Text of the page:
Examining the history of the statute, the case law, the related statutory provisions of California’s antitrust law in the Cartwright Act, and the practical effects of a strict interpretation of the statute, the court determined that would not disturb the judicial decisions strictly interpreting section 16600 to invalidate noncompetition agreements following the termination of employment or sale of interest in a business. However, with respect to contractual restraints on business operations and commercial dealings, the Court held a “rule of reason” should apply: “whether an agreement harms competition more than it helps,” considering the facts concerning the business in which the restraint is applied, the nature and effects of the restraint, its history, and the reasons for its adoption.
In particular, the Court was mindful of the consequences of strictly interpreting the language of Section 16600 to invalidate all contracts that limit the freedom to engage in commercial dealing. The Court recognized that exclusive dealing arrangements are often a part of franchise agreements or a distributorship contracts where, in exchange for the right to sell the franchisor’s products, franchisees agree to purchase from a particular supplier or operate in a particular geographic area. These agreements may have procompetitive effects. They may provide an incentive for the marketing of new products and a guarantee of quality-control.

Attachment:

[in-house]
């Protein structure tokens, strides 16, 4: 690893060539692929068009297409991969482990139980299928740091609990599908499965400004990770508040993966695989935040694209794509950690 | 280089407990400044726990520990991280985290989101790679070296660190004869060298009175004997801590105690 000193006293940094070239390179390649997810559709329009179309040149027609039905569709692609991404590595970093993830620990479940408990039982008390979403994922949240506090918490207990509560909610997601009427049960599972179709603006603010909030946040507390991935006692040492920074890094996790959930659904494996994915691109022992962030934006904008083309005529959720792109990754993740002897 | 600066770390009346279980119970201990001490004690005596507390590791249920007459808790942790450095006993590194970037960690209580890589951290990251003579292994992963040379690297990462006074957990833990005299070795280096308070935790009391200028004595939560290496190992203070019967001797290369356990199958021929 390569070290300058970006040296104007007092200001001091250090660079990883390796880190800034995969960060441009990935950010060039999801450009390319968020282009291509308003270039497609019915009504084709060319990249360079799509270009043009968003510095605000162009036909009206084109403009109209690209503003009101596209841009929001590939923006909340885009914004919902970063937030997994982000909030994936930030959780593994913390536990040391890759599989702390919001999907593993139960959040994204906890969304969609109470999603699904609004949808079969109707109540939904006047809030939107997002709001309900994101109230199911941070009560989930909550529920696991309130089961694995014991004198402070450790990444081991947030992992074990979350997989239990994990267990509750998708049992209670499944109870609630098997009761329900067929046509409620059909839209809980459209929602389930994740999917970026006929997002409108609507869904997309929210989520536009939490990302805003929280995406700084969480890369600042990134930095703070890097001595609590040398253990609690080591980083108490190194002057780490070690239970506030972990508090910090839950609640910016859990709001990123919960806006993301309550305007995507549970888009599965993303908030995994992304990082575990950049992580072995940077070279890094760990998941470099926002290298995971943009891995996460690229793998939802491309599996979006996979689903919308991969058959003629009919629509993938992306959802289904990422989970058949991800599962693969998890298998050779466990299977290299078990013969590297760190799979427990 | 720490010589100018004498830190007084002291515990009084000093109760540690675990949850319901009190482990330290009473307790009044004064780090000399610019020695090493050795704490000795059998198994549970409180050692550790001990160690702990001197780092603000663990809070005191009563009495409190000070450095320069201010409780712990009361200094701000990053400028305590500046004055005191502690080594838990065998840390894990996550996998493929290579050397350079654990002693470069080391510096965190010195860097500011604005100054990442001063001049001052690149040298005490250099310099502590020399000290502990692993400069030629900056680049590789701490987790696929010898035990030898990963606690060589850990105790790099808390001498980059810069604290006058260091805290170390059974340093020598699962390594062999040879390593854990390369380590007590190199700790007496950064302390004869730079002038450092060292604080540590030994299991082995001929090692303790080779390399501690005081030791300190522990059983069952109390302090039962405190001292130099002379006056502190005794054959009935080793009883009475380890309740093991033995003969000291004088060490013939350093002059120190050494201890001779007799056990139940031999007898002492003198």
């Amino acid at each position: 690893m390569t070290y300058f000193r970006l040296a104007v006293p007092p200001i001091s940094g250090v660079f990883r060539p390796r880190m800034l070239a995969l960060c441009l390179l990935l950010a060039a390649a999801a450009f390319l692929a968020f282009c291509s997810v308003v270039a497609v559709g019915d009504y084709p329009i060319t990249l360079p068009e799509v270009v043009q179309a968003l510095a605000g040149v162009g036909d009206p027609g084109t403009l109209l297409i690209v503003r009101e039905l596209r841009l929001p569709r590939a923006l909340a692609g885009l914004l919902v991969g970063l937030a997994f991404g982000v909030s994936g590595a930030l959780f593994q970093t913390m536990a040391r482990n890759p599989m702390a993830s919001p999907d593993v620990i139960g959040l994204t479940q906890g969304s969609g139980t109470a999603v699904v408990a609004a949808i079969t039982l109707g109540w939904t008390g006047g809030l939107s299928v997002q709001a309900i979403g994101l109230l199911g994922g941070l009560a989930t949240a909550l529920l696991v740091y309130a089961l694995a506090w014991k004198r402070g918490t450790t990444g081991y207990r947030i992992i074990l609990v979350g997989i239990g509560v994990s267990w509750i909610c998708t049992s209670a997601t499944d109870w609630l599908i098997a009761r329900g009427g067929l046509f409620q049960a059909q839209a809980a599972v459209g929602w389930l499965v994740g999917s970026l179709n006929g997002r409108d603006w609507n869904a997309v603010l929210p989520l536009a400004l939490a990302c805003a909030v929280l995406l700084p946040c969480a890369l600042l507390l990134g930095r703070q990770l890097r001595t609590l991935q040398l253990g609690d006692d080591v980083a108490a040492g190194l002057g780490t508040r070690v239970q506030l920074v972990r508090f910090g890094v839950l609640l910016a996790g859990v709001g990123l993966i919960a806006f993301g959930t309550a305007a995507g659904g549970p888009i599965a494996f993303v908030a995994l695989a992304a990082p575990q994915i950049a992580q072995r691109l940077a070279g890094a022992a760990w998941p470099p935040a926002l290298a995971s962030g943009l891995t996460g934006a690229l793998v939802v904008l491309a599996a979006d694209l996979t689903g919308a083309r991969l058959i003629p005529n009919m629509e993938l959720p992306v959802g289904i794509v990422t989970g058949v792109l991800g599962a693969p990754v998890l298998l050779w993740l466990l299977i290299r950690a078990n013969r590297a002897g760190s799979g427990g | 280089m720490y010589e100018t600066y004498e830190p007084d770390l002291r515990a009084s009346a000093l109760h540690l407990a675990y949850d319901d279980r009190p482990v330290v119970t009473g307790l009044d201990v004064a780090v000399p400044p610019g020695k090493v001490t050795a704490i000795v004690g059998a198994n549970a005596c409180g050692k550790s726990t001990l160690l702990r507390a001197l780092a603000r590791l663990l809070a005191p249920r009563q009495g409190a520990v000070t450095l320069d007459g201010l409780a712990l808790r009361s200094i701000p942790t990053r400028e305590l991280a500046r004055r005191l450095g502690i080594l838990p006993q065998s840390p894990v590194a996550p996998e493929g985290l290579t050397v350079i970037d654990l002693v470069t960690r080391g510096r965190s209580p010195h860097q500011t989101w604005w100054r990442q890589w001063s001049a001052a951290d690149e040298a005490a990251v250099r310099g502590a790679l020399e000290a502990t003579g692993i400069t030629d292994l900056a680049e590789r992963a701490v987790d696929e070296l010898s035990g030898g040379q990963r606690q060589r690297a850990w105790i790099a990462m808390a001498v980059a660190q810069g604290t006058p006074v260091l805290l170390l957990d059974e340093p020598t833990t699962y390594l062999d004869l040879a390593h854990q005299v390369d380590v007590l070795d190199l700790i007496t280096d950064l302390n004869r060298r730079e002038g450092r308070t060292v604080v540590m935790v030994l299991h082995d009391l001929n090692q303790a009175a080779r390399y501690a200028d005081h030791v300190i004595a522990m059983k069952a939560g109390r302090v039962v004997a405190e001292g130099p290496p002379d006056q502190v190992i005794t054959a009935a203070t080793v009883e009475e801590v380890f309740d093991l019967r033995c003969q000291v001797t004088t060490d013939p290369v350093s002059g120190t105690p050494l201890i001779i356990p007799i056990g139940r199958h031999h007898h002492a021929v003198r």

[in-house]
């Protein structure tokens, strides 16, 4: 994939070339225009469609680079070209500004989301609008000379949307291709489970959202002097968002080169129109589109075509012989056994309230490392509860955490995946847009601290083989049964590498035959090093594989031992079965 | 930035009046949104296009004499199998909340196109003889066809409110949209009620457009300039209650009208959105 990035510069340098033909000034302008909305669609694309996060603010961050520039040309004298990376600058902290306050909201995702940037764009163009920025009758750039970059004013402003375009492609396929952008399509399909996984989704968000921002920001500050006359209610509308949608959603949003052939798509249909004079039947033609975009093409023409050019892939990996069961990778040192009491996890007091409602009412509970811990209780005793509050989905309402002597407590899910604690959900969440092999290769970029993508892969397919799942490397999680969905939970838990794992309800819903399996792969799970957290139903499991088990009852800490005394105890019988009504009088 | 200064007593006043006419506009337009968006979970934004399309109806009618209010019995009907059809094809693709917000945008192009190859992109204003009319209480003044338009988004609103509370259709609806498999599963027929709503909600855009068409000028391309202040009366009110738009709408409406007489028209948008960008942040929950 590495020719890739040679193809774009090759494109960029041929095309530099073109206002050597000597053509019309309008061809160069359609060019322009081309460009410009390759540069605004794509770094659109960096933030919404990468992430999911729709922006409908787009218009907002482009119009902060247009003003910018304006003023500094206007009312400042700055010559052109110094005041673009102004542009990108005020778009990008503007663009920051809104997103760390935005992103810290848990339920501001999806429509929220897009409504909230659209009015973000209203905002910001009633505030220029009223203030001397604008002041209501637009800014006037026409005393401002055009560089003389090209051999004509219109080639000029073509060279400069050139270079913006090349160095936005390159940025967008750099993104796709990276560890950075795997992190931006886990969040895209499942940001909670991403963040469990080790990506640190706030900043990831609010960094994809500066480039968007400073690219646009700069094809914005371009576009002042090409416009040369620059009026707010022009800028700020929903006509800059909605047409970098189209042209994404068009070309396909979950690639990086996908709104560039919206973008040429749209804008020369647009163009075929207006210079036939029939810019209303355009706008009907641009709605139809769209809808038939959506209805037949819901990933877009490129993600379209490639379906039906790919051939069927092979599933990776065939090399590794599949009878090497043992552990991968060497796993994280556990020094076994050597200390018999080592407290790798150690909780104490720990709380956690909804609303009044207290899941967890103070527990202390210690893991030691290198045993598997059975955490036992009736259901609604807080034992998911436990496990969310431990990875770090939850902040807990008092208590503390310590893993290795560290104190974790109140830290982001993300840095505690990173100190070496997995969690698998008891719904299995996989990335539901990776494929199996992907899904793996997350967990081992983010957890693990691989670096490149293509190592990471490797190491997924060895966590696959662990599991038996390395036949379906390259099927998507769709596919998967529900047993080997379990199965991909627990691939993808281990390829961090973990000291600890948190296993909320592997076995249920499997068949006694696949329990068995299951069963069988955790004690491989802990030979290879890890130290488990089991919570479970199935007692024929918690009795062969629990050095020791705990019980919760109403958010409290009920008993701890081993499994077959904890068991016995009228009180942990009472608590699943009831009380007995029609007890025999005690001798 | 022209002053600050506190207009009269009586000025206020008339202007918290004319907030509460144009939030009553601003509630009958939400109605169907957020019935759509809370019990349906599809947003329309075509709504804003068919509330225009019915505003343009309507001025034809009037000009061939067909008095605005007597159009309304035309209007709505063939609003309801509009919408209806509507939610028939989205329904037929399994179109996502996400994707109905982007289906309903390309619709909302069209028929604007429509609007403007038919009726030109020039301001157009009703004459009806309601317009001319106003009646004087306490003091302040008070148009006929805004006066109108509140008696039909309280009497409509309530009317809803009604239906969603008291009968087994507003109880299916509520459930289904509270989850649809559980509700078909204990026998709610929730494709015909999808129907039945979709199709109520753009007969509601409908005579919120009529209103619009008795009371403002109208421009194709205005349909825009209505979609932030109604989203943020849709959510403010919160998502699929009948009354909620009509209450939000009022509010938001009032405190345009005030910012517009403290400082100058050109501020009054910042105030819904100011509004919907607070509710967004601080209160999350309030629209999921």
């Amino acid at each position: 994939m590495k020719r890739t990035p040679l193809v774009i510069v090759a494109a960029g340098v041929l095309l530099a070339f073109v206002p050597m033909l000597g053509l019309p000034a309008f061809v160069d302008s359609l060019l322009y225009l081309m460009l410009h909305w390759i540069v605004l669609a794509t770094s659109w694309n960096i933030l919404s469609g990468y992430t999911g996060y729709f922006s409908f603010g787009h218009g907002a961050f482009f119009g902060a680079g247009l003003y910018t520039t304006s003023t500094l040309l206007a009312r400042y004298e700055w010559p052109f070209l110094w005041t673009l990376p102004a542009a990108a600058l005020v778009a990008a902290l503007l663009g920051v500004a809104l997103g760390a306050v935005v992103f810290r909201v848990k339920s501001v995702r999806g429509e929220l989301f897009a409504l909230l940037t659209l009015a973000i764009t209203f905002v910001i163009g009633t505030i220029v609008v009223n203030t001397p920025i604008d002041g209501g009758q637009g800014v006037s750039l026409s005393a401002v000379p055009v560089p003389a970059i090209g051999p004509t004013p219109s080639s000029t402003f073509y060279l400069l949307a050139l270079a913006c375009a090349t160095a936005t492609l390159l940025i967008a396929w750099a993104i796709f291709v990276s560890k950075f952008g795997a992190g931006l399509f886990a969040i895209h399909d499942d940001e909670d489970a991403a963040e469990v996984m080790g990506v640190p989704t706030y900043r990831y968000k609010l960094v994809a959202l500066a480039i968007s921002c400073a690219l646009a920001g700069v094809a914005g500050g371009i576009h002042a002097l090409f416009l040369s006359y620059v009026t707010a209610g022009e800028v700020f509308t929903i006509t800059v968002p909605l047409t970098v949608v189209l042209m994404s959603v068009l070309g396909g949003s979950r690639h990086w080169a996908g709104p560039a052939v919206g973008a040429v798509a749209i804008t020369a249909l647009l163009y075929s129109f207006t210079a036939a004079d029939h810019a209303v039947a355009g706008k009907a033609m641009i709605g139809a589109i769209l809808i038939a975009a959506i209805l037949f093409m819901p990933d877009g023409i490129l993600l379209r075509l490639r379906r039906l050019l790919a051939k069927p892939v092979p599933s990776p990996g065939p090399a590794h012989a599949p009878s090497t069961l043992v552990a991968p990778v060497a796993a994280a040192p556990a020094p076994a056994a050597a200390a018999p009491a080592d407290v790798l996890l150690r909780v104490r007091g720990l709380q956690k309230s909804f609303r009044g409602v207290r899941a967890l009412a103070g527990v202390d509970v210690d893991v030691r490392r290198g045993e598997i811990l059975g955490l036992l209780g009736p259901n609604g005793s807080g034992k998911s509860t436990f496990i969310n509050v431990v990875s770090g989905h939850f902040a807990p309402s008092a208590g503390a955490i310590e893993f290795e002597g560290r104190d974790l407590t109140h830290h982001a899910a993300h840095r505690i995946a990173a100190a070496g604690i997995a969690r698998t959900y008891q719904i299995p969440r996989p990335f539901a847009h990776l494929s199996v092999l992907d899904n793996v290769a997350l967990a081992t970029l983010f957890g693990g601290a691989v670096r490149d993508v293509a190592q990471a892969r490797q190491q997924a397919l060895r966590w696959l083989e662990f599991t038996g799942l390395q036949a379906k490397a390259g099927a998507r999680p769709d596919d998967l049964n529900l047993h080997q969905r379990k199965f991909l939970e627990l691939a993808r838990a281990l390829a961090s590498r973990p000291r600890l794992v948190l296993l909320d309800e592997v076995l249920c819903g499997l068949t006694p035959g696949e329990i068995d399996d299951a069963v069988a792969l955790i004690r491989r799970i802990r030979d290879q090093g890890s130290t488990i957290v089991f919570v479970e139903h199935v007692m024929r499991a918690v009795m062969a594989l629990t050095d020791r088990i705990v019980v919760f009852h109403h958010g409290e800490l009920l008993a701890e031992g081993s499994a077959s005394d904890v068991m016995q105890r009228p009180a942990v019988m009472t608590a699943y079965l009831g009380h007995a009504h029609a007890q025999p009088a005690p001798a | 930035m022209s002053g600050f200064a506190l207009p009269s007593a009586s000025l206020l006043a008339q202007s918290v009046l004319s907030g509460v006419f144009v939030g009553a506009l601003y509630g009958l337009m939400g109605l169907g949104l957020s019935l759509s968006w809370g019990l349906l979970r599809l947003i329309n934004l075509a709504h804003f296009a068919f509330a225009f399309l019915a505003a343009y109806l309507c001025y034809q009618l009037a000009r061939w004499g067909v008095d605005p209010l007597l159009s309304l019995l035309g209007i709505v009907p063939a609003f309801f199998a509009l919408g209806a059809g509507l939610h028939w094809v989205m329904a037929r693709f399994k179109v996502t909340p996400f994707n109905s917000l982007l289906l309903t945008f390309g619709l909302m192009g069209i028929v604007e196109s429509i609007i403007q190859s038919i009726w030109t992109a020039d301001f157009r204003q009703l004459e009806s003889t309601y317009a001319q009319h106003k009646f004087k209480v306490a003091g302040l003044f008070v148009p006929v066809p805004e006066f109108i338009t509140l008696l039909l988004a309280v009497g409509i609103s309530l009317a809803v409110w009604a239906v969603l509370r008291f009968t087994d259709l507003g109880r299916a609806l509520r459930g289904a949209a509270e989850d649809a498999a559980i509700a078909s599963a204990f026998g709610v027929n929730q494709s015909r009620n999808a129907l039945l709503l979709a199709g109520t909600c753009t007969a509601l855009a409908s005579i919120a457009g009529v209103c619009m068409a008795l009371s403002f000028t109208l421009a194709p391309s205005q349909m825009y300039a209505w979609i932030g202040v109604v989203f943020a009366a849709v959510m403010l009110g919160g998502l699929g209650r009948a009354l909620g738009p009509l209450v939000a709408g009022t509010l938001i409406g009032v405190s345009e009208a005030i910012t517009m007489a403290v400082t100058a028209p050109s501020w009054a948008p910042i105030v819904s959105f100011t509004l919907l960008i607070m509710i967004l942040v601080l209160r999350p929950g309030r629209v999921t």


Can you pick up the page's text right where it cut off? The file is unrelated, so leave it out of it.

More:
In sum, the Supreme Court held that a rule of reason applies to determine the validity of contractual provisions by which a business is restrained from engaging in a lawful trade or business with another business. The decision recognizes the ruinous effect that per se application of Section 16600 to long-accepted business arrangements would have on California’s economy, and should reduce the risk of litigation arising from well-accepted commercial arrangements such as franchises and other exclusive dealing agreements.